We Need a Viewport Header

Responsive design techniques are the future for the web, and for good reason. The ever-increasing number and variety of devices and their screen sizes makes the practice of dedicated desktop and mobile sites not only outdated, but unscalable. I’m a huge proponent of responsive & adaptive design and implement these technologies in every site I build. Despite all the amazing benefits they provide, there’s still something that bugs me as a developer: lack of server-side responsiveness.

For all the amazing solutions the community has created to address the issues of feature support and resource optimization, they’re almost exclusively client-side (read: JavaScript) utilities. This creates two familiar but ever-important problems: browser support for JavaScript, and after-delivery processing. The former is diminishing with every passing day, but the latter is one that JavaScript can never solve. Scripting can’t even begin to work its magic until after the page has already started loading, meaning assets are already being downloaded by the browser, meaning the server has already done the work it’s going to do in processing that page. None of that processing involves dynamically optimizing for the client’s viewport, and that’s not anyone’s fault - there isn’t a standard for providing this data to the server. The solution is to send that information in the form of a browser header.

Using a header allows the viewport to be delivered to the server at the earliest possible stage of the page request; before any processing has gotten a chance to start. It’s readable not only by dynamic languages, as would be the case using things like cookies, but by the actual web server software. It would be a reliable, consistent format for passing information that thus far has only been able to come from hacks and workarounds. It would also allow us to have the optimization of a dedicated mobile site, with the flexibility of a responsive design.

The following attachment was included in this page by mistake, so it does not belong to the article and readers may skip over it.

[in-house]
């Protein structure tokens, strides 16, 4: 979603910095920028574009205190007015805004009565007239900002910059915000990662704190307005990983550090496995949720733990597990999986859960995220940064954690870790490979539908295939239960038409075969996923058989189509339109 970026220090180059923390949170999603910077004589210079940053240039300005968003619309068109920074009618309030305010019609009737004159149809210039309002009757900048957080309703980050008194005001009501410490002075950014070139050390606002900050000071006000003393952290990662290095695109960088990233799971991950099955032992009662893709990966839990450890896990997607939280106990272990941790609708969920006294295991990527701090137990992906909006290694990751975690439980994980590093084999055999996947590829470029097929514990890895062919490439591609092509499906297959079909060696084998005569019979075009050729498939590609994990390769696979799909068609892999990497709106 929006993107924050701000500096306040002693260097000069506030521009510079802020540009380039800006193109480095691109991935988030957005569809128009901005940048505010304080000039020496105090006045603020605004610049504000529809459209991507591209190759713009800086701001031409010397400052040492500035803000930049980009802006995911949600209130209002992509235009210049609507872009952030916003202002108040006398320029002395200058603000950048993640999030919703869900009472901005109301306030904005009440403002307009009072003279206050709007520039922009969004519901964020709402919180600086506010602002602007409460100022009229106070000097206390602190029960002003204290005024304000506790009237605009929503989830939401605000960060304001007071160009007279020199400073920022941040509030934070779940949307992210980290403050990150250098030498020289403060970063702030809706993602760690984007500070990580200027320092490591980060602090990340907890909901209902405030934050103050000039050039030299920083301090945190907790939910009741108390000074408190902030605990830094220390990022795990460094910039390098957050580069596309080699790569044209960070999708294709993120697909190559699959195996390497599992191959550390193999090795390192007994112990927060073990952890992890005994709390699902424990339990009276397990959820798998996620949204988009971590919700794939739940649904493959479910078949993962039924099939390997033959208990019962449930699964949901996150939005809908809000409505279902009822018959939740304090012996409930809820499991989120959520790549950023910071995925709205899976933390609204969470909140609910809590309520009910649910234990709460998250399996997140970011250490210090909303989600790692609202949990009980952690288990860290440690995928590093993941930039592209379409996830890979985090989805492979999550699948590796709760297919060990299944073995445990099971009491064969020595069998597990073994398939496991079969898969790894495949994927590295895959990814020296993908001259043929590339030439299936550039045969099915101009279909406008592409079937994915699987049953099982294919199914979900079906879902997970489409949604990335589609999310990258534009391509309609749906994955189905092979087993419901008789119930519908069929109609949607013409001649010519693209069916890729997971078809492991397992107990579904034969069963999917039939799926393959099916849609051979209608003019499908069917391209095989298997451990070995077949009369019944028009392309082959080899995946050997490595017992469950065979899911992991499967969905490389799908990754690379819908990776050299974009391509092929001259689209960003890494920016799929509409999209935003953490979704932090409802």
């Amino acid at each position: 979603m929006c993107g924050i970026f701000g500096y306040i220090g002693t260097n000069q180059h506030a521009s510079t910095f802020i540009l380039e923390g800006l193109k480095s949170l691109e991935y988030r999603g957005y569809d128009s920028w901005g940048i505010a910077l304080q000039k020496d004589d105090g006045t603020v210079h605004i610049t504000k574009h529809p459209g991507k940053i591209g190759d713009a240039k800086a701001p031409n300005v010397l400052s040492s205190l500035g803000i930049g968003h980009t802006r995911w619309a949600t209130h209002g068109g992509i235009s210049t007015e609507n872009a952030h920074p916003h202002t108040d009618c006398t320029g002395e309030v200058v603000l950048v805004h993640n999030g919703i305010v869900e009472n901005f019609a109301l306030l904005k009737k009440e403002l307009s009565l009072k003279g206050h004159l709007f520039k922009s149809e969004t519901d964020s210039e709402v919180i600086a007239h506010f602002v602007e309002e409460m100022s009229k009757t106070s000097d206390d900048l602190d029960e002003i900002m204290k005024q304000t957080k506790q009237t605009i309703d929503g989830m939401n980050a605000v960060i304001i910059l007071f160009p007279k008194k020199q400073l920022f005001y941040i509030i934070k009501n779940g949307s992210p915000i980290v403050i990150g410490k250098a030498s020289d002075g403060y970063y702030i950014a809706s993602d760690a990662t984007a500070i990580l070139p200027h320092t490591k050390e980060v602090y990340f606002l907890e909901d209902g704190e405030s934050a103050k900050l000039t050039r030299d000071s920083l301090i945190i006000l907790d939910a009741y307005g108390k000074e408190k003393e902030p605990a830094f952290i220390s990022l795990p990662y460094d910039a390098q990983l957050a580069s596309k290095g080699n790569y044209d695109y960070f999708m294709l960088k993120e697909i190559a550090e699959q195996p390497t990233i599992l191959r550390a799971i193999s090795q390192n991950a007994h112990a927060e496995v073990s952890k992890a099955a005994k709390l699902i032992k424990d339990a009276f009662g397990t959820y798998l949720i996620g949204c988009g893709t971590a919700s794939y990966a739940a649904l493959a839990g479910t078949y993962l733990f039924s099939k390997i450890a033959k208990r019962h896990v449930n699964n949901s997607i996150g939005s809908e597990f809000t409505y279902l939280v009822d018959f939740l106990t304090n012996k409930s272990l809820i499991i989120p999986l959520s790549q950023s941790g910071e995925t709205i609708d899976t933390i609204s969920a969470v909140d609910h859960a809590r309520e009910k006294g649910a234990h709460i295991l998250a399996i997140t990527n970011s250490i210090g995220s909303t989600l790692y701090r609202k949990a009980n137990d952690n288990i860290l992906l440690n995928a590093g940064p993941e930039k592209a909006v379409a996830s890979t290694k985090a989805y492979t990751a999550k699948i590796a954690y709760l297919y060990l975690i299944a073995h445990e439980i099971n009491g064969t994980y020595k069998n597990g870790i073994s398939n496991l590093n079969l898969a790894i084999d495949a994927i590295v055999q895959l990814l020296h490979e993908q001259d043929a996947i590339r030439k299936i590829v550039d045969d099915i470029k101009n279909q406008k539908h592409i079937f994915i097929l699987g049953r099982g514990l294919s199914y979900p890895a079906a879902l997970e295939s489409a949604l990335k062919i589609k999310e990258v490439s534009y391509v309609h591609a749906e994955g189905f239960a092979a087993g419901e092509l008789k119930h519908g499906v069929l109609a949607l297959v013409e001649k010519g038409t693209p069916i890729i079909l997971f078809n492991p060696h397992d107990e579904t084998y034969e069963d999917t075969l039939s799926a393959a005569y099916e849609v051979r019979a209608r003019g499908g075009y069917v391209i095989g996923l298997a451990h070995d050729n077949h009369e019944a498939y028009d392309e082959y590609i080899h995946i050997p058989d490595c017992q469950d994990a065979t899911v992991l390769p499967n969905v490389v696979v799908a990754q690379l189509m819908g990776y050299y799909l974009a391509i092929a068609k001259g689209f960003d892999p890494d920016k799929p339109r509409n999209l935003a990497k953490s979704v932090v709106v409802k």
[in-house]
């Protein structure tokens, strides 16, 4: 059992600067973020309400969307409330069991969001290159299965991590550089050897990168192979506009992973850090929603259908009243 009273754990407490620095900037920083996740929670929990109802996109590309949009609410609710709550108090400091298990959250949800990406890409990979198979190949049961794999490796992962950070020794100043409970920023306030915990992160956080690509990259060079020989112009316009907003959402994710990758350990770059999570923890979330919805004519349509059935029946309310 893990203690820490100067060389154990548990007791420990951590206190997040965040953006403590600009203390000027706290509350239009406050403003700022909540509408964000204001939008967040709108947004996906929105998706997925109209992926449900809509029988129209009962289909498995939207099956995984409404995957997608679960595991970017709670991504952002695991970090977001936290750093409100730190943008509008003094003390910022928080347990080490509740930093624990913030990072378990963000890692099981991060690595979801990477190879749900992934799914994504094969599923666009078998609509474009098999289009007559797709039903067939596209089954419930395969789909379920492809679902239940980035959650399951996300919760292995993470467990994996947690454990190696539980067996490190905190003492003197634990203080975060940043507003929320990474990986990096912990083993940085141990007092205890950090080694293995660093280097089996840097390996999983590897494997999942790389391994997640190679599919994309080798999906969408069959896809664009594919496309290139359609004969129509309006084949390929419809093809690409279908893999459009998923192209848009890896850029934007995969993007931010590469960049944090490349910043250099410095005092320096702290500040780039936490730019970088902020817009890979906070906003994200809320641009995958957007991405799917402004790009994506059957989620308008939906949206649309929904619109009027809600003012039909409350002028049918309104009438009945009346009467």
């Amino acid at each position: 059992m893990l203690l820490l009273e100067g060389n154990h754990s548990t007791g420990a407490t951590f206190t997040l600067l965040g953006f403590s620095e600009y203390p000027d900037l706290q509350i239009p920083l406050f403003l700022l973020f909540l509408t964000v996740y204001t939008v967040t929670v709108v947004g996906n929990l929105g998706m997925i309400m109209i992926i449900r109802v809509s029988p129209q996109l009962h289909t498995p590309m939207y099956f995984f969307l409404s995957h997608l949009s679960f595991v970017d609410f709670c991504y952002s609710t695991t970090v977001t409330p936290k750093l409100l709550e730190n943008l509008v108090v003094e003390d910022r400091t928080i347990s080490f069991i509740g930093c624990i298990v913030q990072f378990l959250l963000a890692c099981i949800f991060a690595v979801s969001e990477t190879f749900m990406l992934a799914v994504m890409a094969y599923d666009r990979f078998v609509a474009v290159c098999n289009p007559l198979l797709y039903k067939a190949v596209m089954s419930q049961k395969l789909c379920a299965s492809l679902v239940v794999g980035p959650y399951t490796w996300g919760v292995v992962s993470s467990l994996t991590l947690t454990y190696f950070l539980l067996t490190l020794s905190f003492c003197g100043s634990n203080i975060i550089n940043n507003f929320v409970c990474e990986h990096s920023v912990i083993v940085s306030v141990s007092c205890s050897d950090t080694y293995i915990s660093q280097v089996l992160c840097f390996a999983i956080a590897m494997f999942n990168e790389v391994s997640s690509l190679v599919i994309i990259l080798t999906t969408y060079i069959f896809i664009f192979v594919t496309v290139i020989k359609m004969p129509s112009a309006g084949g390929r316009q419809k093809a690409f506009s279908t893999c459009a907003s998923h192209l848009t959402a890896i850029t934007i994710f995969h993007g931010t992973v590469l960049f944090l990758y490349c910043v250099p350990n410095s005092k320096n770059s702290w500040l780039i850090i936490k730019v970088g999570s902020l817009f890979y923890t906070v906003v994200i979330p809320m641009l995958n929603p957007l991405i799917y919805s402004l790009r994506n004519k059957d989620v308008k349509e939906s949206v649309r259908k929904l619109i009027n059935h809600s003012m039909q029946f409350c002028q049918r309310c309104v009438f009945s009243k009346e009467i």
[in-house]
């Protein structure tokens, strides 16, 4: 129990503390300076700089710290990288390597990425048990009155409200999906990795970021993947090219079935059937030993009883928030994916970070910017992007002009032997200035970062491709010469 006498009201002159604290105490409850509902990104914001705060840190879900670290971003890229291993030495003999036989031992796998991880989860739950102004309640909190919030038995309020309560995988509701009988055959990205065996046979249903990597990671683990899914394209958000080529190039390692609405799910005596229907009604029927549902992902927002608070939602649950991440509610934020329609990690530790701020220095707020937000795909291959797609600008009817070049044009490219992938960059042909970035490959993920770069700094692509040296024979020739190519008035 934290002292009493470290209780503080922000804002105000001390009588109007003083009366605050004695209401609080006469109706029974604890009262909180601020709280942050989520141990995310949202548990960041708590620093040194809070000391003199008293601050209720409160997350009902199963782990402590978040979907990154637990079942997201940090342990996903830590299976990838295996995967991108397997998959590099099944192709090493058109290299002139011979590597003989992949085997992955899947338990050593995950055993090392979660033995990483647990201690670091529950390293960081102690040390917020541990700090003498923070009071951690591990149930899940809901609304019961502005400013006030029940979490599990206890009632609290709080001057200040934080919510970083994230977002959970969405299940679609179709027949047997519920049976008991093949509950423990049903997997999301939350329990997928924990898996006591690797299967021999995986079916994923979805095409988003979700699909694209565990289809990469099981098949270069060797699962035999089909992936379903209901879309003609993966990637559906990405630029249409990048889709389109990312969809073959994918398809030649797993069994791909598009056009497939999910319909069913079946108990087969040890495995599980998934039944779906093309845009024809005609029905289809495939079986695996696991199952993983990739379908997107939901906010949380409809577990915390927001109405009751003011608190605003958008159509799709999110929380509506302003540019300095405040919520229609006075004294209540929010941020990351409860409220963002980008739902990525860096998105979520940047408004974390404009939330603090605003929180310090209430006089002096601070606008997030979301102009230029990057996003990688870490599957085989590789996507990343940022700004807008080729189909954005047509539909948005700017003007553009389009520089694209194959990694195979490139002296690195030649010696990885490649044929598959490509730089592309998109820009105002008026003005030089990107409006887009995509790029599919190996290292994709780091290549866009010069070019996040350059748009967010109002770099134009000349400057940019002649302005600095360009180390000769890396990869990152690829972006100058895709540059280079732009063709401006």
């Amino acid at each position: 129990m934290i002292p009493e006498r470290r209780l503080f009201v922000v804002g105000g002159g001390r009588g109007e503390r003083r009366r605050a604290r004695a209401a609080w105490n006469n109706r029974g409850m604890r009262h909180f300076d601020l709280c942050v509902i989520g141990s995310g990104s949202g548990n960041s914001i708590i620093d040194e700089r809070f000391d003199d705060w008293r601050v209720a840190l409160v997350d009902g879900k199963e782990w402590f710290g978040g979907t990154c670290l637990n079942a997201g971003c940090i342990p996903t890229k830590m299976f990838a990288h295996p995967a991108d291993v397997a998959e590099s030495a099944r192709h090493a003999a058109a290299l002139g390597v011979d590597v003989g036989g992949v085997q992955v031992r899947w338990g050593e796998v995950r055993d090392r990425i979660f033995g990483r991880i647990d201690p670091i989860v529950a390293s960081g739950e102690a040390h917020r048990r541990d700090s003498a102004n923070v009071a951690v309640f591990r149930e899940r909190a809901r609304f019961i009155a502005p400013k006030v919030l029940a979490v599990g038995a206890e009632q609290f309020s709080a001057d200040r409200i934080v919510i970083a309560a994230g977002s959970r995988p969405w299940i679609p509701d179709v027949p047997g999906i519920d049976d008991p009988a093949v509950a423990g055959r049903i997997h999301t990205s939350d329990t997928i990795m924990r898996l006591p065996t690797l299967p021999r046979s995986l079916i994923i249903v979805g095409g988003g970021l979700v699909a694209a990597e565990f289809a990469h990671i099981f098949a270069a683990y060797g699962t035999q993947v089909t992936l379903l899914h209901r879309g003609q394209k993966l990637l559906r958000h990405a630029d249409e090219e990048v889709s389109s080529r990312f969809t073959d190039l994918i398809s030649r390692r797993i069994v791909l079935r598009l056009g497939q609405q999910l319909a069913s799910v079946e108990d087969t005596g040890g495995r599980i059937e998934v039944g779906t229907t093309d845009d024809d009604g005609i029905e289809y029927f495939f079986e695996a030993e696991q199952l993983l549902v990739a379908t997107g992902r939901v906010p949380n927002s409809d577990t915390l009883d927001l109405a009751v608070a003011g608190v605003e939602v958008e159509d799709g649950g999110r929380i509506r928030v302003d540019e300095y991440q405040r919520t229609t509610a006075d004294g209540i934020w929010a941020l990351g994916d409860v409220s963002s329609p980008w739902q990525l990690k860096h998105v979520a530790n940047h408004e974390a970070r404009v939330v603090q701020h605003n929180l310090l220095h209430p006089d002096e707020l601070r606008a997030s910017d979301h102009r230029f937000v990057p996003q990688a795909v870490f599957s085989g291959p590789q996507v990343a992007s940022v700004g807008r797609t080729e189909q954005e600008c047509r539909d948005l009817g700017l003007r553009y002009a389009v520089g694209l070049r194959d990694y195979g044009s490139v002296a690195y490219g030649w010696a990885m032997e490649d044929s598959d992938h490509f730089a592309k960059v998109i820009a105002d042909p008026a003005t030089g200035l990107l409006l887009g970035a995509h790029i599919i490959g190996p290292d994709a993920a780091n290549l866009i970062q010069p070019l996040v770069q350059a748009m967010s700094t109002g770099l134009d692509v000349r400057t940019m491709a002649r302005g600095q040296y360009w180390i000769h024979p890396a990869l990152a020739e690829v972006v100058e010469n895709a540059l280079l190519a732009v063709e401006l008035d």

I propose the header taking the following format:

Viewport: [WIDTH]

Where [WIDTH] is the width in pixels of the viewport. As an example, a browser with a viewport of 1280 pixels wide would pass the following header:

Viewport: 1280

I want to address some of the arguments likely to be made against this. I don’t think this is a silver bullet solution to rectify all possible concerns with the responsive design approach. I think it has the potential to streamline common bottlenecks such as unnecessarily large images being delivered to small viewports, and heavy conditional JavaScript and liberal application of display: none being used to overwrite or hide code after it’s already been sent to the browser. In other words, it could fix the most glaring performance problems. It also addresses the unscalable practice of User-Agent detection for delivering different versions of a site to different devices. I also foresee this taking away the need for many of the hacks people have come up with for things like responsive images that result in non-semantic HTML or dependence on scripting. It’s not a solution to issues like a change in viewport due to device rotation; that still needs to be handled using existing methods and is up to the developer to effectively implement.

The main purpose here is to create a universal, scalable metric for server-side responsiveness that builds on existing technology, and doesn’t need scripting.

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